Luisa manages to escape her captors and flees into the woods where she is nearly run over by her colleagues who've been trying to find her since her disappearance. Luisa is taken in by a gypsy woman while her friends are abducted by the same men who held her captive. It's from the gypsy that Luisa learns that there is more going on than she could possibly imagine and that there are plans to use her and others to help summon ancient gods. The Great Old Ones.
After watching the first "La herencia Valdemar" movie I had thought about reviewing it but I decided not to bother because the movie was absolutely pointless, boring and just plain bad. If that was the case then why did I bother to watch the sequel? Because a trailer for the second film was tacked onto the tail end of the first movie and Cthulhu himself made an appearance in it, which was enough to make me give it a try. It shouldn't have come as a surprise that "La herencia Valdemar 2" was as terrible as its predecessor.
In the first "La herencia Valdemar" movie, the entire runtime was spent on giving a back story to the house and its owner, Lázaro Valdemar, who becomes obsessed with the world of the occult after a seance results in the passing of his wife. Nothing else. Nothing remotely of interest happens; it's all about explaining, in excruciating detail, the back story of the goddamn Valdemar mansion and what would be a side character in the second film.
So what is "La herencia Valdemar 2" about? Well, it's about explaining, in excruciating detail, the back story of why all of our protagonists -- our would be sacrifices of a cult ritual -- are at the house from the first movie. Then we get a resolution that wraps up both movies in 5 minutes.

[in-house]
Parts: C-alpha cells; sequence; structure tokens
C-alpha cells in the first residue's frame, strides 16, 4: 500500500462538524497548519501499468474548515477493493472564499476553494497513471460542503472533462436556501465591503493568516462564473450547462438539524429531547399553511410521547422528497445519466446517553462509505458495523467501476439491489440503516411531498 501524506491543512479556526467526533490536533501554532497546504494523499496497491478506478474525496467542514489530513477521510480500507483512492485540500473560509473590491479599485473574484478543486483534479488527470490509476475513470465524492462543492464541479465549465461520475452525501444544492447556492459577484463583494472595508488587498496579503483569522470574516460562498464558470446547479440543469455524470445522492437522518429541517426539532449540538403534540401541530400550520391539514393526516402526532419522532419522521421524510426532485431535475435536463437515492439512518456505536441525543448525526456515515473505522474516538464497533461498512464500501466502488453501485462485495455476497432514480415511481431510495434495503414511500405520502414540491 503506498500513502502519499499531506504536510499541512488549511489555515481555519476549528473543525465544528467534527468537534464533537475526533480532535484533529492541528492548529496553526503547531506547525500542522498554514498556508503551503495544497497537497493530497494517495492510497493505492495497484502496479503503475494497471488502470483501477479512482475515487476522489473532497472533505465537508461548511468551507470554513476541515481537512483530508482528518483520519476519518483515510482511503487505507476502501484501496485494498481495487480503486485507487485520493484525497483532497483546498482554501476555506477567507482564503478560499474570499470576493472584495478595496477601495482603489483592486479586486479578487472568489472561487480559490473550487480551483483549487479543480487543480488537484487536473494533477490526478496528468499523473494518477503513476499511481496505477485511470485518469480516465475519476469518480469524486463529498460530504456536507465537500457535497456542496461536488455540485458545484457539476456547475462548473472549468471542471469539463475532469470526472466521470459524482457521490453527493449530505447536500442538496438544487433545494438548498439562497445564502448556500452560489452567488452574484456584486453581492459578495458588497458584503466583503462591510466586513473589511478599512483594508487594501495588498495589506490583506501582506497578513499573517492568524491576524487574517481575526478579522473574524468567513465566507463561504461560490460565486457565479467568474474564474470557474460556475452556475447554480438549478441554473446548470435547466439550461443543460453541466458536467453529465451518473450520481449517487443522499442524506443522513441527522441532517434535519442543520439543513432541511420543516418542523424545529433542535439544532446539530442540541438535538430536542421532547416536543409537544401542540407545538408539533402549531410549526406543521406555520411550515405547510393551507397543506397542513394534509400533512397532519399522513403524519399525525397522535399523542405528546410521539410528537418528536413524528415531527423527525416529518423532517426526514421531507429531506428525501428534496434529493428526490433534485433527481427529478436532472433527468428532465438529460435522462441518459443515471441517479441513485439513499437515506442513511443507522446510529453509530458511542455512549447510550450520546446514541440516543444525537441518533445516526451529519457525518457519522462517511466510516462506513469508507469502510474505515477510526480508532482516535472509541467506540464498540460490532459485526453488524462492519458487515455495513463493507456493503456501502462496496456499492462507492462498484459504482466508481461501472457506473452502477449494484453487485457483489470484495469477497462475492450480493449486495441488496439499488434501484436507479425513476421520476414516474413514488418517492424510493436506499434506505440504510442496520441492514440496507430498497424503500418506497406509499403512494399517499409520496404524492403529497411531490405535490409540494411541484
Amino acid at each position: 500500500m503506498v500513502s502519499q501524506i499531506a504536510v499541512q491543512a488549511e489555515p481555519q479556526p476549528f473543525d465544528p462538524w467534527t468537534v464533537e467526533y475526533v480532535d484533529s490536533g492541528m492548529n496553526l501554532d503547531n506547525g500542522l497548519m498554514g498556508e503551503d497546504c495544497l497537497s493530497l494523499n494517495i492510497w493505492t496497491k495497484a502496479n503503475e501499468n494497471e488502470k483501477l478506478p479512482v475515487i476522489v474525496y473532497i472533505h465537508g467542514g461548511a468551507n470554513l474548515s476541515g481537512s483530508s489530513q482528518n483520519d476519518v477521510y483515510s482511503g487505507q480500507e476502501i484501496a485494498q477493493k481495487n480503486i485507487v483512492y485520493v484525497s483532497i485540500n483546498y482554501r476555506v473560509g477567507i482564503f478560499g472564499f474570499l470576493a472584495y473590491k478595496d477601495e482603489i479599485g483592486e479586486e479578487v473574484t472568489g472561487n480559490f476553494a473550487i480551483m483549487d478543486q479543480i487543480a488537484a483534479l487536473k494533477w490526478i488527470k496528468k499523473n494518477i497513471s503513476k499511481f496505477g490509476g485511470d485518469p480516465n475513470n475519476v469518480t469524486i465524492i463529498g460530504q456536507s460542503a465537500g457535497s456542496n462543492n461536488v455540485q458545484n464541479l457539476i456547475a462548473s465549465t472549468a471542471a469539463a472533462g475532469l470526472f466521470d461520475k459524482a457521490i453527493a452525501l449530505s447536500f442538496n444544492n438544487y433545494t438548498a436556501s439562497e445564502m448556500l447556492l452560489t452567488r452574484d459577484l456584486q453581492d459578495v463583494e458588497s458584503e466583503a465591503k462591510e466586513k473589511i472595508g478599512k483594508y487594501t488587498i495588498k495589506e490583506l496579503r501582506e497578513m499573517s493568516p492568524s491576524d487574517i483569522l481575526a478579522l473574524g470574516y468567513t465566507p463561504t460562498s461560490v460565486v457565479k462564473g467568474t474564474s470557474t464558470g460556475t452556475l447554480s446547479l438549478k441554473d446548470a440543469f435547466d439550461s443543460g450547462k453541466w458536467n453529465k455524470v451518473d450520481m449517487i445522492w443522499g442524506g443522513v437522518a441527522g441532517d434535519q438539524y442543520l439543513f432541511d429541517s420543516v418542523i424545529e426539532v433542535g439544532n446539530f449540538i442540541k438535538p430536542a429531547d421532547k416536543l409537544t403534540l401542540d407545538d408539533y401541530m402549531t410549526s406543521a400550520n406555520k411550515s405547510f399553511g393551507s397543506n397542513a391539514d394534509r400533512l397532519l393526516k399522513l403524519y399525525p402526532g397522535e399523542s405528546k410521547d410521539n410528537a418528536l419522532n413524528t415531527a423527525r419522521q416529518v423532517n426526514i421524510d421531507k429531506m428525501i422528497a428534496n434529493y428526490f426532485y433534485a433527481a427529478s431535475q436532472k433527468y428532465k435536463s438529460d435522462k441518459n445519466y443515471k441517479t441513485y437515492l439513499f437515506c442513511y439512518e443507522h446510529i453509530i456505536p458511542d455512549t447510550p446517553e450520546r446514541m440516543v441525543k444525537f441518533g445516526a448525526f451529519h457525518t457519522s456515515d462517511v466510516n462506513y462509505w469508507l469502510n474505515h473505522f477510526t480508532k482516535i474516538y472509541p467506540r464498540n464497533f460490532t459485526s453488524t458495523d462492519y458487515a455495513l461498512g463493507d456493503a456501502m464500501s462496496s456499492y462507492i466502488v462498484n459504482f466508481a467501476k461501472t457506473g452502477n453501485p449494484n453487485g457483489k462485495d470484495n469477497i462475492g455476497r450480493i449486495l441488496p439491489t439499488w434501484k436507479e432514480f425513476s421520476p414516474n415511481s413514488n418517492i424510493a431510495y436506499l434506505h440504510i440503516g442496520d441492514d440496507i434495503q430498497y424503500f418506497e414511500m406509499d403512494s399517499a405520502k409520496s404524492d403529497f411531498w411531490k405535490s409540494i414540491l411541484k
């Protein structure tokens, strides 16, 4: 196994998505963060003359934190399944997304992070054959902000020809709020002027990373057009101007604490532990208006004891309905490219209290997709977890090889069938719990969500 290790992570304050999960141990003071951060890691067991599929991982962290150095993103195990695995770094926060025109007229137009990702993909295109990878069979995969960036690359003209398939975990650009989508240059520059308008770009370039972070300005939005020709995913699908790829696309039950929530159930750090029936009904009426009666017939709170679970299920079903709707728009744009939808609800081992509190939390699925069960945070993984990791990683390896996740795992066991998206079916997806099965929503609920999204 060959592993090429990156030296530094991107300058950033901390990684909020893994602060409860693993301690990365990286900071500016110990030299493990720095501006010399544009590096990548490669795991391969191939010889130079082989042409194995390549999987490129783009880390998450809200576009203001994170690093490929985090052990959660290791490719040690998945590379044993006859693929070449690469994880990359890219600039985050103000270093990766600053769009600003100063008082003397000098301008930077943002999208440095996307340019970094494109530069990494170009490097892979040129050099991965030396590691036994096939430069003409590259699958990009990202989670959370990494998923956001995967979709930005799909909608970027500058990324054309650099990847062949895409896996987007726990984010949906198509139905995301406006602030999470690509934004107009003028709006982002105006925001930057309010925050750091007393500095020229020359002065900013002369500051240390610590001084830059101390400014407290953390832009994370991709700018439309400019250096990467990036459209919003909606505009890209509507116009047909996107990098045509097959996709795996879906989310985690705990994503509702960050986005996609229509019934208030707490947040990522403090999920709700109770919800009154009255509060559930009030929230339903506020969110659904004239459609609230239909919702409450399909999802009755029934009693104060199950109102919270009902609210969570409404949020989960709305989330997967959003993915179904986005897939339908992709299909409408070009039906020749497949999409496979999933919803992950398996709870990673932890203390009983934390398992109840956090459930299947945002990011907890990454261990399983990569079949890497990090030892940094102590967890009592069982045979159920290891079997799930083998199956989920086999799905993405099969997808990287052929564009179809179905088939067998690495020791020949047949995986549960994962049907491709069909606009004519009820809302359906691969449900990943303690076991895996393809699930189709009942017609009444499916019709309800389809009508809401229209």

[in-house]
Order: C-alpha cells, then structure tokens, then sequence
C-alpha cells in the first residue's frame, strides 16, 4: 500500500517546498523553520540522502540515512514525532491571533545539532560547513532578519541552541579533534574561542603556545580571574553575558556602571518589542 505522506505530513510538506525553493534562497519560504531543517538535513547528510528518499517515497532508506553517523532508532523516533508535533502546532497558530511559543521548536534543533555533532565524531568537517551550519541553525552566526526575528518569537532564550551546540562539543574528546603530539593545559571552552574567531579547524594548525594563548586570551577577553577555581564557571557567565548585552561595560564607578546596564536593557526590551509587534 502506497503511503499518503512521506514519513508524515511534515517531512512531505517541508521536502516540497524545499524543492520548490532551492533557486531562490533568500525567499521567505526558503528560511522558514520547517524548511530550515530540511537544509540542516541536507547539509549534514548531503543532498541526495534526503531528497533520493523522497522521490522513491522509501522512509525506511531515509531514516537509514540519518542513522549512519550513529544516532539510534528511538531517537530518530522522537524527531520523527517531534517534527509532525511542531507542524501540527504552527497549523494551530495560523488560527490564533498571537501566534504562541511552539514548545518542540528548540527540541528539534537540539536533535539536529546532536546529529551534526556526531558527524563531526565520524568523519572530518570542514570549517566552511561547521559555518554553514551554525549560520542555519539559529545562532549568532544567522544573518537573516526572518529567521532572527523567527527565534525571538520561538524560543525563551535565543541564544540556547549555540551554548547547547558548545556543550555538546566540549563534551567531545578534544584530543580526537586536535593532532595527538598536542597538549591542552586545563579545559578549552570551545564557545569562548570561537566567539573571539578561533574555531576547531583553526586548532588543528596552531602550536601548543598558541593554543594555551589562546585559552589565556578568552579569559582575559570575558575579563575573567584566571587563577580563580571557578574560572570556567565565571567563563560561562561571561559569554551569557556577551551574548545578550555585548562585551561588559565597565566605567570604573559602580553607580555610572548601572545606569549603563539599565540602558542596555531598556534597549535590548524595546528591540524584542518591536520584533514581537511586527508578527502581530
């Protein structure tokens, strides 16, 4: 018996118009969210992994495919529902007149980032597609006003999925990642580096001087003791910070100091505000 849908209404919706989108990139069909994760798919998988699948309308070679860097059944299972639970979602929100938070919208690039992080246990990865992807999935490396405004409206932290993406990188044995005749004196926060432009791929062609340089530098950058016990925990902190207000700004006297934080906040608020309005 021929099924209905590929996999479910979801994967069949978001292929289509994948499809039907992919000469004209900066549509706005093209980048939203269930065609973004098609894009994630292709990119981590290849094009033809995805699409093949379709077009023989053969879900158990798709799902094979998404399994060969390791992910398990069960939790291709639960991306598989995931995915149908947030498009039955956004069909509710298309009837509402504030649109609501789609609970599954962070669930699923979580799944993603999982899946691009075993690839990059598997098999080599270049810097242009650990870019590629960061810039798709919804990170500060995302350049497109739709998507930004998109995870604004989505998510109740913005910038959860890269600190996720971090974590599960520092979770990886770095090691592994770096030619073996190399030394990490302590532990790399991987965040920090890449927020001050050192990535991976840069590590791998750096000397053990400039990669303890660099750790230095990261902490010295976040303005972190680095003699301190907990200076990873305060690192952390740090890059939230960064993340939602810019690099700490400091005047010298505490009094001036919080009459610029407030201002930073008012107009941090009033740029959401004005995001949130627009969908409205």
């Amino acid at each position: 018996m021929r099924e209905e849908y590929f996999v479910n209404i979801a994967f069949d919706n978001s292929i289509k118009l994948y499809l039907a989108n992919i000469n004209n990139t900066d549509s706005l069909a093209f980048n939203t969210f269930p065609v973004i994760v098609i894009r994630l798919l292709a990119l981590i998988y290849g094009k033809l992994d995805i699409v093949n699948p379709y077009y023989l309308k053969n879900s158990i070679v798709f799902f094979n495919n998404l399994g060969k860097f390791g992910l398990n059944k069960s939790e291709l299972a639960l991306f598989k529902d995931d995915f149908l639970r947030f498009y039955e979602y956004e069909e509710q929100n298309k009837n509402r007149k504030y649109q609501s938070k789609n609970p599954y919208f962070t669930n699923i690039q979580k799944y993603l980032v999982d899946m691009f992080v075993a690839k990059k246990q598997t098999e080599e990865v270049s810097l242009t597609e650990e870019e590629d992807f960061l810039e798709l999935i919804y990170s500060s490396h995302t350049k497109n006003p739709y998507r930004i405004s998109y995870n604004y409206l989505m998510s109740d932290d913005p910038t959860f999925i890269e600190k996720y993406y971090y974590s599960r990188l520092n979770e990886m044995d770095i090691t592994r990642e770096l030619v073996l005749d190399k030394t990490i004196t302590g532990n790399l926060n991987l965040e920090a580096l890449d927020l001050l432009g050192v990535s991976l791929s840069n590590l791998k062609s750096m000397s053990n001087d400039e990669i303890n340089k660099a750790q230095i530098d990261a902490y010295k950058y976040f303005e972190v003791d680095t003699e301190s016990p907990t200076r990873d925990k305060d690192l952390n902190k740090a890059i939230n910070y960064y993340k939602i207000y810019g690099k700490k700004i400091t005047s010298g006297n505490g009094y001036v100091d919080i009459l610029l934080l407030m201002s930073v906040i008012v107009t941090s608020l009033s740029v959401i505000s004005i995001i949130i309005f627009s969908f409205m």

The "La herencia Valdemar" movies should be used in any filmmaking/screen writing class as what not to do. It took two movies with a combined running time of 196 minutes to tell a single story that could have, and should have been told over the course of one movie. At no point does José Luis Alemán trust the audience and let them fill in the gaps of a story. Instead he holds our hand and tells us every single detail of the movie to make sure we understand the characters and what is going on. Because of this, nothing ever actually happens in the movie. Instead it is literally scene after scene of exposition and he never shows anything -- it's all told to us. By that I mean, they never let a scene or an action from a character speak about what's going on. Instead, if something happens, we have a character who comes in and explains, before and after, what just happened and why.
For example: In the second movie, we see the character Santiago having a conversation with people in a room who aren't really there. That's enough to get us to understand that character is delusional and or insane. That's all that is needed. But that wasn't good enough so we have another character consistently remind us that Santiago is insane or Santiago himself reminds us of that fact too.
There isn't much else to comment on either "La herencia Valdemar" because it's all expository dialogue. When the movies decide to actually be movies and have demons and monsters appear, they are so poorly executed that you will laugh and shake your head in disbelief. I mean, what else are you suppose to do when you see a poorly CGI rendered zombie-ish creature running up cave walls while generic cat growl sound effects are used for the noises the creature makes?
As kids would say, fuck that shit. But I'm not so much annoyed with the "La herencia Valdemar" movies from being unwatchable as I am with the time that I wasted watching them. Especially since it felt like I watched the same goddamn pointless movie twice. It amazes me that these are actually high-end, big budget movies from Spain. When " La Matanza Caníbal de los Garrulos Lisérgicos" is the better movie, on a technical level, then there is a problem.